KYIV, Ukraine — Ukraine's president on Monday vowed to do all he can to bring back the peninsula of Crimea, annexed by Russia seven years ago, and urged international allies to support the effort.
President Volodymyr Zelenskiy spoke at the Crimean Platform summit, called by Ukraine to build up pressure on Russia over the 2014 annexation that has been denounced as illegal by most of the world. Russia's relations with the West have sunk to post-Cold War lows as a result.
In his opening remarks, Zelenskiy promised to "do everything possible to return Crimea, so that Crimea, together with Ukraine, becomes part of Europe.”
“For this we will use all possible political, legal and first and foremost diplomatic means," Zelenskiy said, adding that Kyiv needs “effective support at the international level.”
Top officials from 46 countries and blocs took part in the summit, including from the United States, the European Union and Turkey. Kremlin spokesman Dmitry Peskov denounced the summit as an “anti-Russian event.”
Zelenskiy charged that Russia has turned Crimea into a “military base" and "a foothold for Russia to boost its influence on the Black Sea region.” He said Moscow has tripled its military presence in Crimea.
In April, Russia increased troops near its borders with Ukraine, including in Crimea, eliciting international outrage.
On June 23, Russia said one of its warships in the Black Sea fired warning shots and a warplane dropped bombs in the path of the HMS Defender, a British Royal Navy destroyer, to chase it away from an area near Crimea that Moscow claims as its territorial waters. Britain, which like most other nations didn’t recognize the annexation of Crimea, insisted the Defender wasn’t fired upon and said it was sailing in Ukrainian waters.
All 30 NATO member states were represented at the summit.
“Occupation of Crimea casts doubts on the effectiveness of the entire international security system,” Ukraine's president said. “Without restoring the trust in it, not a single state can be sure that it wouldn't become the next victim of occupation.”
The summit was opened by a Ukrainian singer of Crimean Tatar descent, Susana Dzhamaladinova, known as Jamala. In 2016, Jamala won the Eurovision song contest with a song about the 1944 mass deportation of Crimean Tatars on Soviet dictator Josef Stalin’s order. Leaders of the Crimean Tatar community attended the summit.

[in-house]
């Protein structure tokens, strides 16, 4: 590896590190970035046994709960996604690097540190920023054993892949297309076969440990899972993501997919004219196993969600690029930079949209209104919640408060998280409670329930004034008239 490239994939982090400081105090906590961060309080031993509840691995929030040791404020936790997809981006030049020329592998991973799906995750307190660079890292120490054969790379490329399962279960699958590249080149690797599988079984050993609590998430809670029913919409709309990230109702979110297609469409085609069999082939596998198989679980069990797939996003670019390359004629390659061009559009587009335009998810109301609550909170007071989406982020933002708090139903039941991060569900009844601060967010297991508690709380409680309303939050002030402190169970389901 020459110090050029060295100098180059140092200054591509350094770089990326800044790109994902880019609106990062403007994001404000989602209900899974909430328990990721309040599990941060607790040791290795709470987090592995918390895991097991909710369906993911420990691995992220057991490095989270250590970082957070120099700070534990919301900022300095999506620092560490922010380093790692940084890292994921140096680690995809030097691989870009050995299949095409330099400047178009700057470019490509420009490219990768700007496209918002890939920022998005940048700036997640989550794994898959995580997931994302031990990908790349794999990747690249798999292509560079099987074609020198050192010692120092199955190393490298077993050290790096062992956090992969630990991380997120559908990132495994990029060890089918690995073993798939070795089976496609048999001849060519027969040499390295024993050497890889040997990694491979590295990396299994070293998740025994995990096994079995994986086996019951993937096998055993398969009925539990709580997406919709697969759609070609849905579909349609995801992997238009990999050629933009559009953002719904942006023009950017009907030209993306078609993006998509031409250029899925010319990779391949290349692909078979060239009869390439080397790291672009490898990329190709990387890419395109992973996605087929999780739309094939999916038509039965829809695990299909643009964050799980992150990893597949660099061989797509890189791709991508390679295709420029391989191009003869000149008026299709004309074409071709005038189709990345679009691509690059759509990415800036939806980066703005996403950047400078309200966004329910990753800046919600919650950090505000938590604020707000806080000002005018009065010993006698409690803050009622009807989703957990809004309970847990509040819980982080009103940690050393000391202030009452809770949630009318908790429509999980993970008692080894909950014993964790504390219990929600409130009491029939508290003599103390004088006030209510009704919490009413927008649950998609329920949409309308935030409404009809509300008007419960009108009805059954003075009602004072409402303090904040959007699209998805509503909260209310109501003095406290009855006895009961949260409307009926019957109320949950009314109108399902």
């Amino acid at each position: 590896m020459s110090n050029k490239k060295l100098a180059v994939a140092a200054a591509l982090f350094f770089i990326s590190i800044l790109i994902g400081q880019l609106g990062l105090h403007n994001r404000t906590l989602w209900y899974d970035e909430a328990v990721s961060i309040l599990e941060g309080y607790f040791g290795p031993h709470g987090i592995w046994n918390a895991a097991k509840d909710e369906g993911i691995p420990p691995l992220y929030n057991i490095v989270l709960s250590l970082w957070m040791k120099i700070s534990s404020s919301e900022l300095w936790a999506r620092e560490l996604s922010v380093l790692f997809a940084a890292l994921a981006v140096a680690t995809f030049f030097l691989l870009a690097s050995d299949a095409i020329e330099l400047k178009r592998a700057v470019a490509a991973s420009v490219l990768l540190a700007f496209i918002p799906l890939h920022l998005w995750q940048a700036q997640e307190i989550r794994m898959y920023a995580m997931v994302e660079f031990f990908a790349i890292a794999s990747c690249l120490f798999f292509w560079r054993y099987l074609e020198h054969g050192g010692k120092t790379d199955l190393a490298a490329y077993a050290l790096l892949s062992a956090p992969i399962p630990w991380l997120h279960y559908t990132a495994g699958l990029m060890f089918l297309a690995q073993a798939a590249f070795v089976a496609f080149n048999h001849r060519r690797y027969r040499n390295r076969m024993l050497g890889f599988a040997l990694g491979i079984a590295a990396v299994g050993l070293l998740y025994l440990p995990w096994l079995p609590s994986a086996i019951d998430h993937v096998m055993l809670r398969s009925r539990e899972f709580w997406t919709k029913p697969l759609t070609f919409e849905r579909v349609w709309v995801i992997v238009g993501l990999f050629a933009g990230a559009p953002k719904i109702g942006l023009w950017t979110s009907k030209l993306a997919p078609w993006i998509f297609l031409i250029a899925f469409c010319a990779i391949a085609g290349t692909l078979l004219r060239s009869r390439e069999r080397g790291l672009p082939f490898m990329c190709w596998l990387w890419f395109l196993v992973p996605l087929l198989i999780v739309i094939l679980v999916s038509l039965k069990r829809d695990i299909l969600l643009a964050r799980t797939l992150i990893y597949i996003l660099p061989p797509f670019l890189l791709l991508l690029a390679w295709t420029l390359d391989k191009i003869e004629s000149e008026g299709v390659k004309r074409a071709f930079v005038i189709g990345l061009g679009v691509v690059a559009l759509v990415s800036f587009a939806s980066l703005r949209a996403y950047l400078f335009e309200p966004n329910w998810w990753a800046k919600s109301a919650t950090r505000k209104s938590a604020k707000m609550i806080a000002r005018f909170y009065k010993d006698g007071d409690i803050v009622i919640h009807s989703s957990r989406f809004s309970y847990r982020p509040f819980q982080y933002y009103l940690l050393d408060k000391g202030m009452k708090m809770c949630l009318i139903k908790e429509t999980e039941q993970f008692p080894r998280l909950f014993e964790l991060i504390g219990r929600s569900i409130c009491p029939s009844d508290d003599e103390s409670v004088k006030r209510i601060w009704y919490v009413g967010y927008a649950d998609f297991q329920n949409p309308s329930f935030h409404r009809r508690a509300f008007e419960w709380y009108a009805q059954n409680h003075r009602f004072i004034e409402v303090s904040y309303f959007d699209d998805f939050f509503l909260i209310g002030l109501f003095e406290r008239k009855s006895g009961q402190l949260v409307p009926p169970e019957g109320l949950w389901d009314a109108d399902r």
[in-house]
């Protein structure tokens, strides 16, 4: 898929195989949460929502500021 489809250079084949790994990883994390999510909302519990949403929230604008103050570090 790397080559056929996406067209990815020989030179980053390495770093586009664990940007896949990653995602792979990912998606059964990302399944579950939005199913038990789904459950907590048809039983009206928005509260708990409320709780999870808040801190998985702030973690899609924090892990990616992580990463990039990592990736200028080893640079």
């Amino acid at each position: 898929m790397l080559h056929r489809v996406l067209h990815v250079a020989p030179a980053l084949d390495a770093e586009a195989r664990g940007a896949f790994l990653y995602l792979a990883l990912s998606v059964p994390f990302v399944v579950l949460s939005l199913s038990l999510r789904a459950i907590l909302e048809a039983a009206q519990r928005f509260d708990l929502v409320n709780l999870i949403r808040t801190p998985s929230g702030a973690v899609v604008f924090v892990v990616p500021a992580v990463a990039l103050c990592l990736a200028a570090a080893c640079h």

“We need to show the world that ethnocide of Crimean Tatars continues in Crimea,” Jamala told The Associated Press. “People in the world should know that we're barred from congregating even for honoring our ancestors.”
Ethnic Russians, who form a majority of Crimea’s 2.3 million people, widely supported the Russian annexation, but Crimean Tatars, who accounted for nearly 15%, opposed it. An estimated 30,000 Crimean Tatars have fled Crimea since 2014.
Some who stayed have faced a crackdown by Russian authorities, who banned the Crimean Tatars’ main representative body and some religious groups. About 80 Crimean Tatars have been convicted and 15 activists have gone missing, according to Amnesty International.
“My people have once again found themselves under the rule of an occupation regime, which in many aspects is even worse than the Soviet one,” Mustafa Jemilev, leader of the Crimean Tatar community, said at the summit. “This forum is a ray of hope about a peaceful de-occupation for my compatriots.”
Top Western officials at the summit relayed messages of support for Ukraine. "Ukraine will never be alone in that Crimea is Ukraine," EU Council President Charles Michel said. "Unfortunately, Russia continues to act in ways that multiply the negative impact of the annexation. The continued militarization of the peninsula heavily affects the security situation in the Black Sea region."
The summit aims at bringing the issue of Crimea back into the global spotlight, said Volodymyr Fesenko, Ukrainian political analyst with the Penta Center think tank.
“Ukraine wants to make Russia nervous and bring the Crimea card to the international negotiating table,” Fesenko told the AP. “Kyiv reminds both Russia and its international partners about the price Russia should pay for Crimea.”
Daria Litvinova in Moscow contributed.